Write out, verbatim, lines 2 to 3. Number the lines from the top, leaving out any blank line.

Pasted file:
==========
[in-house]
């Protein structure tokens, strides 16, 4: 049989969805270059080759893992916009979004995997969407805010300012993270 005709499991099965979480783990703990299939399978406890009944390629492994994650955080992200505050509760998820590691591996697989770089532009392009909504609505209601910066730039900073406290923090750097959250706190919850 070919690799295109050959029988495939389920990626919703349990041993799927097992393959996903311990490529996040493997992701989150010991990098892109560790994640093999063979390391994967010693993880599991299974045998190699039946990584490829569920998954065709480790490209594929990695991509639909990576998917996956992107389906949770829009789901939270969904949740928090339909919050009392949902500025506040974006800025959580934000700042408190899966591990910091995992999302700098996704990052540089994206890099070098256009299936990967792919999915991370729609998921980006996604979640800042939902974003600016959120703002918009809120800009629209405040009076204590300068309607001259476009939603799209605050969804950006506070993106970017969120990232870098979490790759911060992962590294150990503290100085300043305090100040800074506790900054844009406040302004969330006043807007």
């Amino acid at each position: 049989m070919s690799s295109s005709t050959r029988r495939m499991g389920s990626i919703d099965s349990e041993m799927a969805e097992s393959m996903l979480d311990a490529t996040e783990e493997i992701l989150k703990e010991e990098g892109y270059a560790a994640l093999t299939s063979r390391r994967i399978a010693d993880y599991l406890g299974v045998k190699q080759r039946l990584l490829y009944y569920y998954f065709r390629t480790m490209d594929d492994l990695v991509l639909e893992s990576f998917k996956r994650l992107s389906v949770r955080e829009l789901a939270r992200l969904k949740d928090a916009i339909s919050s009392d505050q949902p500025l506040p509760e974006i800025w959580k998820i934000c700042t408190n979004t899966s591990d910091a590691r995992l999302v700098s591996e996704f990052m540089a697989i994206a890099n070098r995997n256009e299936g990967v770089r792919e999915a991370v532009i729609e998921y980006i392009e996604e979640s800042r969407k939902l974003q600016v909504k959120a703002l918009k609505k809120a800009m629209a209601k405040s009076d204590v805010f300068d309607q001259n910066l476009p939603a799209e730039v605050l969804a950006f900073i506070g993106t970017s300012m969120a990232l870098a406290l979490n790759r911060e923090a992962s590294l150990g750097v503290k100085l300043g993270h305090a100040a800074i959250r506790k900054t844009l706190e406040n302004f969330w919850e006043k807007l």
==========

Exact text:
């Protein structure tokens, strides 16, 4: 049989969805270059080759893992916009979004995997969407805010300012993270 005709499991099965979480783990703990299939399978406890009944390629492994994650955080992200505050509760998820590691591996697989770089532009392009909504609505209601910066730039900073406290923090750097959250706190919850 070919690799295109050959029988495939389920990626919703349990041993799927097992393959996903311990490529996040493997992701989150010991990098892109560790994640093999063979390391994967010693993880599991299974045998190699039946990584490829569920998954065709480790490209594929990695991509639909990576998917996956992107389906949770829009789901939270969904949740928090339909919050009392949902500025506040974006800025959580934000700042408190899966591990910091995992999302700098996704990052540089994206890099070098256009299936990967792919999915991370729609998921980006996604979640800042939902974003600016959120703002918009809120800009629209405040009076204590300068309607001259476009939603799209605050969804950006506070993106970017969120990232870098979490790759911060992962590294150990503290100085300043305090100040800074506790900054844009406040302004969330006043807007």
């Amino acid at each position: 049989m070919s690799s295109s005709t050959r029988r495939m499991g389920s990626i919703d099965s349990e041993m799927a969805e097992s393959m996903l979480d311990a490529t996040e783990e493997i992701l989150k703990e010991e990098g892109y270059a560790a994640l093999t299939s063979r390391r994967i399978a010693d993880y599991l406890g299974v045998k190699q080759r039946l990584l490829y009944y569920y998954f065709r390629t480790m490209d594929d492994l990695v991509l639909e893992s990576f998917k996956r994650l992107s389906v949770r955080e829009l789901a939270r992200l969904k949740d928090a916009i339909s919050s009392d505050q949902p500025l506040p509760e974006i800025w959580k998820i934000c700042t408190n979004t899966s591990d910091a590691r995992l999302v700098s591996e996704f990052m540089a697989i994206a890099n070098r995997n256009e299936g990967v770089r792919e999915a991370v532009i729609e998921y980006i392009e996604e979640s800042r969407k939902l974003q600016v909504k959120a703002l918009k609505k809120a800009m629209a209601k405040s009076d204590v805010f300068d309607q001259n910066l476009p939603a799209e730039v605050l969804a950006f900073i506070g993106t970017s300012m969120a990232l870098a406290l979490n790759r911060e923090a992962s590294l150990g750097v503290k100085l300043g993270h305090a100040a800074i959250r506790k900054t844009l706190e406040n302004f969330w919850e006043k807007l």